When you sail the Thorny Path to the Caribbean Islands there are three passages that really give this trip it’s name. Turks & Caicos to the Dominican Republic, the north east coast of the Dominican Republic from Luperon to Samana and the Mona Passage from the Dominican Republic to Puerto Rico. These passages are the toughest to sail because you are trying to cover large distances into the trade winds, against the equatorial currents and with relatively large seas stealing your forward momentum.
Like most cruisers that travel this path we often consult Passages South: The Thornless Path to Windward by Bruce Van Sant. Bruce is a sailor who has done this trip many times and now lives in the Dominican Republic. He does share some great information but as with all things cruising, everything depends on the weather.
After spending some time in Providenciales, we moved on to Cockburn Harbor in South Caicos to stage for the crossing and await our weather window. As we mentioned in our post on Turks and Caicos, we were now traveling with some new friends on s/v Sea Frog and s/v Party of Five. We were also joined by our friend Fabio on s/v Odoya and s/v Sea Squirrel. Sea Squirrel was buddy boating with s/v Notre Voyage who chose to stage in a slightly more south location. Sea Squirrel and Notre Voyage were looking to make the crossing on the next weather window as well.
The passage is about 110 nautical miles which should take approximately 22 hours traveling at an average of 5 knots. Waiting on weather is one of the things that cruising boats just have to get used to. You want to see a clear window for at least twice as long as you need. Ideally you want a window three times what you need. In this case that would be three days. The first day to let the seas calm down some, the second day to make the passage and the last day as a contingency incase something goes wrong or the window starts to collapse on you. In the US and even the Bahamas, checking weather was relatively easy. You use your phone for cellular data or a wifi network somewhere to get online and check weather. The sources we like to use are Wind Finder, Windyty, Passage Weather, NOAA offshore weather, Weather.com and Weather Underground. In Cockburn Harbor there were no real open WiFi networks and none of us had a cell phone that worked in Turks and Caicos. We did find a store that had WiFi in the store and we could get some internet while we were in the store.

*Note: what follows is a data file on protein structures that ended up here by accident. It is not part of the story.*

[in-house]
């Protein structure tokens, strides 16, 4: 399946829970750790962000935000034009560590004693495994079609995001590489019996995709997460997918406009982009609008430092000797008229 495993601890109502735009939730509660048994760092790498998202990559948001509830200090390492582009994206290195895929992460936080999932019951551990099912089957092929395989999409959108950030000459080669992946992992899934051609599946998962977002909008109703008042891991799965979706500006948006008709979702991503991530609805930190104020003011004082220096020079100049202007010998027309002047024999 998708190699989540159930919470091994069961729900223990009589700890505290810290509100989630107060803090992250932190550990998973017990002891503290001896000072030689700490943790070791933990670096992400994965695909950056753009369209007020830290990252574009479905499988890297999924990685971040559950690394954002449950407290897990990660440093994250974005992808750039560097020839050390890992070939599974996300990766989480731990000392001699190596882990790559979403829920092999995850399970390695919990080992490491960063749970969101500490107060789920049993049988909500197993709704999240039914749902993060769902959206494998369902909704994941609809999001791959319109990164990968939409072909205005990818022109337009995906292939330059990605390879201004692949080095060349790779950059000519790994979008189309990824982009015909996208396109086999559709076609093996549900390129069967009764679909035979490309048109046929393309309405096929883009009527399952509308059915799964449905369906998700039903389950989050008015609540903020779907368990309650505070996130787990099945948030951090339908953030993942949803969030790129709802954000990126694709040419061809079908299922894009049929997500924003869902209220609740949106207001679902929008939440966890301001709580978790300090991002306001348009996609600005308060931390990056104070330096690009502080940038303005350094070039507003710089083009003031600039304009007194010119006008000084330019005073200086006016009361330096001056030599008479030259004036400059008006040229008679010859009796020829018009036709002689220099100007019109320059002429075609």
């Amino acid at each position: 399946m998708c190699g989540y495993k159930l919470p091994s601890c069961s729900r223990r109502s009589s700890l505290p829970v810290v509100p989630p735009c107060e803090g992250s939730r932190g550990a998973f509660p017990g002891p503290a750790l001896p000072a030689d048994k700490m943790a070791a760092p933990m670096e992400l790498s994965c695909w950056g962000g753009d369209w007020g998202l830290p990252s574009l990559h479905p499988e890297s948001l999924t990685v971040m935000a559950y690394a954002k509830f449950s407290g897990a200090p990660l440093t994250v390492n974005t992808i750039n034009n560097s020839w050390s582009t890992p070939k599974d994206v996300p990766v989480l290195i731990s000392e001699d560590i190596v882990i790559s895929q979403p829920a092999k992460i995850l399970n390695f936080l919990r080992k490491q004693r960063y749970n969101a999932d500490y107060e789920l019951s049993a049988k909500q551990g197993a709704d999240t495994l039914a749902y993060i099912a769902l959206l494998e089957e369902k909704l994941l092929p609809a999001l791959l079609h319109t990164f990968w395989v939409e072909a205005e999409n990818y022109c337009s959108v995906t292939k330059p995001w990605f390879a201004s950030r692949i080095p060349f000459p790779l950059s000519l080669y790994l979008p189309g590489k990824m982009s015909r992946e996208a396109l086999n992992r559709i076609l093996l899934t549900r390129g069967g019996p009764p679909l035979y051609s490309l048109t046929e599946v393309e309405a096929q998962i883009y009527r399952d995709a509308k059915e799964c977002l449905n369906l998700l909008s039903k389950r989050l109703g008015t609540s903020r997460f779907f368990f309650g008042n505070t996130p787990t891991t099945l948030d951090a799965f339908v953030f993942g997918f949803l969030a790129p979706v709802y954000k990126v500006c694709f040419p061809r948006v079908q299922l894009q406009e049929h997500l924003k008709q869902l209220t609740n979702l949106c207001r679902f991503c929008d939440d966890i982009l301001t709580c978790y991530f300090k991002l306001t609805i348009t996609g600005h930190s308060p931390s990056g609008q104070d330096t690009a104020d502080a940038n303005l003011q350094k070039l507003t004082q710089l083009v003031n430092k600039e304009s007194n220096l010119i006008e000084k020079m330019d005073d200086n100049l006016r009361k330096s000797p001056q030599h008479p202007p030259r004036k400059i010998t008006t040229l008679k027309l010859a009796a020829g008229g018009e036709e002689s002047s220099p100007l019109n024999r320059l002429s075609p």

There is also the weather guru: Chris Parker. Chris provides a paid weather routing service with several levels of subscription. He also does a broadcast every morning except Sundays on single side band radio (SSB). SSB is like HAM radio but on boats, its capable of broadcasting over long distances but requires specialized equipment. SSB radios can run as high as $3,000 for a complete system capable of receiving and sending transmissions. Our budget and space didn’t allow for a full system. Instead we opted for an SSB receiver only. It allows us to listen to Chris Parker in the morning and a few other weather broadcasts throughout the day. Sea Frog has a complete SSB system and a subscription to Chris Parker that allows her to ask specific routing questions over the SSB and she gets email updates a few times a day.
Herein lies our dilemma. The day we got into South Caicos was probably the best day to make the crossing. We should have just turned right after crossing the Caicos bank and just kept going to the Dominican Republic. But we hadn’t checked out with Customs from Turks and Caicos. So that wasn’t an option. So we dropped the hook in South Caicos and began the process to clear out. It took over 3 hours just to get the Customs officer to come and see us and then less than 10 minutes per boat to get cleared out. You had to fill out a form and pay a fee. Really it was all about the fee. But we were good to go and could leave on the next weather window.